JAIC 1978, Volume 18, Number 1, Article 3 (pp. 10 to 18)
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Journal of the American Institute for Conservation
JAIC 1978, Volume 18, Number 1, Article 3 (pp. 10 to 18)


Dennis Piechota


1.1 The Need for Improved Storage Methods

THE SAFE STORAGE of museum collections continues to be an area for development in conservation. Conservators should, for instance, explore methods for the low-cost stabilization of the storage environment, as many museums cannot afford even the maintenance costs of a climate control system, let alone the initial investment. If viable, less energy-consuming alternatives could provide museum planners with more latitude in the use of restricted budgets.1 In conjunction with cataloguers and curators, we should develop methods that provide increased accessibility and safe use of stored collections. In large part acquired before the development of modern conservation practices and long before these collections were thought to merit the attention of conservators, anthropological collections in particular are ill-prepared to accomodate the increased interest shown in them today.2 Consequently, the present increased collection use means increased collection damage.

1.2 Mass Treatment: Containerization

OUR TESTS at the Peabody Museum suggest that storage containerization as a mass treatment strategy may be particularly suited to the needs of anthropological collections. The simple process of placing specimens in thoughtfully designed containers can:

  1. eliminate handling while increasing accessibility;
  2. provide increased environmental stability for enclosed specimens;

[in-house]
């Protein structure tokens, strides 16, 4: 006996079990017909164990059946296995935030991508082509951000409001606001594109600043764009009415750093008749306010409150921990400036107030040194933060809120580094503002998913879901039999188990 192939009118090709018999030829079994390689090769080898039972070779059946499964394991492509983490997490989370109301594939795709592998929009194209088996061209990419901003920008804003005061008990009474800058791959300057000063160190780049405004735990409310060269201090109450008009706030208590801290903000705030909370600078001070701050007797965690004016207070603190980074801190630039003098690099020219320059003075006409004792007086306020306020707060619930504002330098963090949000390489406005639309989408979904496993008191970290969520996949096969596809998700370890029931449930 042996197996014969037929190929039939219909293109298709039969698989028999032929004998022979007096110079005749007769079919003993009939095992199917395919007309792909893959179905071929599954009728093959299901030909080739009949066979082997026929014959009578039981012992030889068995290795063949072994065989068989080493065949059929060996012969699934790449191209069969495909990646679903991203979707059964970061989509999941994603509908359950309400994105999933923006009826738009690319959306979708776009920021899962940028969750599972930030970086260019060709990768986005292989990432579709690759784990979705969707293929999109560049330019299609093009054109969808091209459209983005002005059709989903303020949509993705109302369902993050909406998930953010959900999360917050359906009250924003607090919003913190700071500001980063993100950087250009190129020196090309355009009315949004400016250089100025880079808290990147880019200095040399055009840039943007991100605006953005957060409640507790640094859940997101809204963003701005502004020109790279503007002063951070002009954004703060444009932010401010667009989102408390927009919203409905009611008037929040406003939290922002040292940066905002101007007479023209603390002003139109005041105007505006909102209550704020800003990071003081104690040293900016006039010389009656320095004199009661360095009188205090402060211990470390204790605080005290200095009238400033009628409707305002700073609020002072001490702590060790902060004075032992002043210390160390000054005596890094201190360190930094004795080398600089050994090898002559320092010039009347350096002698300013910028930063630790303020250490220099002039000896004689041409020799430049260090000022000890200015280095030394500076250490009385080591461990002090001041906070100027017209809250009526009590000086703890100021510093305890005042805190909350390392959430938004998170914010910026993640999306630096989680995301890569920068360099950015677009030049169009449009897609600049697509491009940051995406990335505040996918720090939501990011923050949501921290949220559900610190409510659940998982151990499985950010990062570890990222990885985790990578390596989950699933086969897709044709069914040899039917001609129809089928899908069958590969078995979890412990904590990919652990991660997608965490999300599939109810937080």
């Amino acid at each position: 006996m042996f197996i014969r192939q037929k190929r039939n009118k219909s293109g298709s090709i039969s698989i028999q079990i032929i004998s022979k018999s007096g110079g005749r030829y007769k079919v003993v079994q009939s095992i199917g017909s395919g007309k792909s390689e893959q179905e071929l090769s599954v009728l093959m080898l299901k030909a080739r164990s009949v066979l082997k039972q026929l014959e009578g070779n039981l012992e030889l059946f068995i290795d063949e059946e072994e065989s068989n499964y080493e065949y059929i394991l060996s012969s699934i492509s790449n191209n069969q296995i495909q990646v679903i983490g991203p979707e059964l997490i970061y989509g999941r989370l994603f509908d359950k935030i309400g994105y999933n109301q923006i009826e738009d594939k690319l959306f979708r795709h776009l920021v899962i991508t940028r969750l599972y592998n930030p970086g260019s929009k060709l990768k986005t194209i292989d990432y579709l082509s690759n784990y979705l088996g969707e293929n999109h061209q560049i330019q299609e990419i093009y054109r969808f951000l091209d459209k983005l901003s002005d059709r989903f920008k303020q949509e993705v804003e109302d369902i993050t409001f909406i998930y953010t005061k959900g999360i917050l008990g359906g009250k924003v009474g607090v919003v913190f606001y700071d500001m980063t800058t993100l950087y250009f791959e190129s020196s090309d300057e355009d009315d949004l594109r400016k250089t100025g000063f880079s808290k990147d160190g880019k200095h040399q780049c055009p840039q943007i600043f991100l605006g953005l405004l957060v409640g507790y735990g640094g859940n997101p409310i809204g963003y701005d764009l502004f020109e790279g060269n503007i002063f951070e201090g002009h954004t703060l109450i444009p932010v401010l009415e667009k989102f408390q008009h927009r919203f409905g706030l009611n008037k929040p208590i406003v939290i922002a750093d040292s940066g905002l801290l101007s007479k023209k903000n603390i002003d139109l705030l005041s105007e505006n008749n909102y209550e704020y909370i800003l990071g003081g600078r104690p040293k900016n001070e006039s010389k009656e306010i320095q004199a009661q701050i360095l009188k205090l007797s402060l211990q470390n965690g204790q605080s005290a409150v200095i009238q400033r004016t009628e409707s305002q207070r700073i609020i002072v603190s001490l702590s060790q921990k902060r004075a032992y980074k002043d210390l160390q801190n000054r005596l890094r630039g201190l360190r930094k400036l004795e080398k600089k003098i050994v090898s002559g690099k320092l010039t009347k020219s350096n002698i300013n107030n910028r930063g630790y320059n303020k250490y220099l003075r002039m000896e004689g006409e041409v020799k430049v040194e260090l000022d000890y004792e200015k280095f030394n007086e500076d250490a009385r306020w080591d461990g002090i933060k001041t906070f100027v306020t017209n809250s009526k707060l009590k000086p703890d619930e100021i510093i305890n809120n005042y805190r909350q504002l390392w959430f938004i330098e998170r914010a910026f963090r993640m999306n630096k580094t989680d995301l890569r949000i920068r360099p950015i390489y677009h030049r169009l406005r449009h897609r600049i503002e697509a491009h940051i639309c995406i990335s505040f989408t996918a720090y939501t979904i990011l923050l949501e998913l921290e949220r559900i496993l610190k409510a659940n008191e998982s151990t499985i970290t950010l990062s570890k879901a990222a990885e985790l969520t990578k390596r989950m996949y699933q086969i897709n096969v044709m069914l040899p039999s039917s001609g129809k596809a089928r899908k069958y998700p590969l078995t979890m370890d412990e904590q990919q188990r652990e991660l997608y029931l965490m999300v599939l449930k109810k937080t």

3. be accomplished quickly at low cost, largely by technicians.

Certainly this is not a new idea. It is an extension of traditional fine arts containerization: mats, frames and bases given to prints, paintings and mounted sculpture. With anthropological collections, however, there may be an additional reasoning for containerizing. If these collections are to remain an unimpeachable scientific resource, then their chemical integrity should remain as unadulterated by preservative treatments as possible. They should be maintained pristine. In fine arts collecting there is a history of close interaction between the curator/scholar and the conservator or restorer. This has given each an understanding of how to balance the collection research interests against the sometimes competing physical needs of collection preservation. However, in anthropological museums the research potential of the collections is largely untapped and only vaguely recognized.3 There simply has been no tradition of conservation. Therefore, chemically altering treatments (impregnation, consolidation, over-cleaning) must be avoided whenever possible. Many of these specimens have little apparent artistic significance and are now stored on the hope of some future scientific function. For these materials and especially at this time in the early development of anthropological collection analysis, conservators should seek mechanical methods of preservation in preference to chemical and to a greater degree than is deemed necessary for fine arts collections.

Copyright � 1978 American Institute of Historic and Artistic Works